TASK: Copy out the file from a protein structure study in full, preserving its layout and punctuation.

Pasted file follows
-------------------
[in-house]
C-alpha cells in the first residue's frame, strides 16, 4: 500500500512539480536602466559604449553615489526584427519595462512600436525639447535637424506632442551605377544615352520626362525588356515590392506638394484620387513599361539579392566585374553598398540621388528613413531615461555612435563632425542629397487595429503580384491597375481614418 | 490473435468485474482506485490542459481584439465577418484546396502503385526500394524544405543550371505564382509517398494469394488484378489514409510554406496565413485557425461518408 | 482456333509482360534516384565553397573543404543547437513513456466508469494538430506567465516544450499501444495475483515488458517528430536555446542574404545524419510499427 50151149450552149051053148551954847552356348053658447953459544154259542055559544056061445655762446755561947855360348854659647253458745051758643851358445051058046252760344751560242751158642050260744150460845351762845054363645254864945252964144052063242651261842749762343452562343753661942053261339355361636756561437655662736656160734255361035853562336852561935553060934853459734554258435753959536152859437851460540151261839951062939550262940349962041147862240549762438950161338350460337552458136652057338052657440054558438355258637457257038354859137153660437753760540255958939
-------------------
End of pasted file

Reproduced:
[in-house]
C-alpha cells in the first residue's frame, strides 16, 4: 500500500512539480536602466559604449553615489526584427519595462512600436525639447535637424506632442551605377544615352520626362525588356515590392506638394484620387513599361539579392566585374553598398540621388528613413531615461555612435563632425542629397487595429503580384491597375481614418 | 490473435468485474482506485490542459481584439465577418484546396502503385526500394524544405543550371505564382509517398494469394488484378489514409510554406496565413485557425461518408 | 482456333509482360534516384565553397573543404543547437513513456466508469494538430506567465516544450499501444495475483515488458517528430536555446542574404545524419510499427 50151149450552149051053148551954847552356348053658447953459544154259542055559544056061445655762446755561947855360348854659647253458745051758643851358445051058046252760344751560242751158642050260744150460845351762845054363645254864945252964144052063242651261842749762343452562343753661942053261339355361636756561437655662736656160734255361035853562336852561935553060934853459734554258435753959536152859437851460540151261839951062939550262940349962041147862240549762438950161338350460337552458136652057338052657440054558438355258637457257038354859137153660437753760540255958939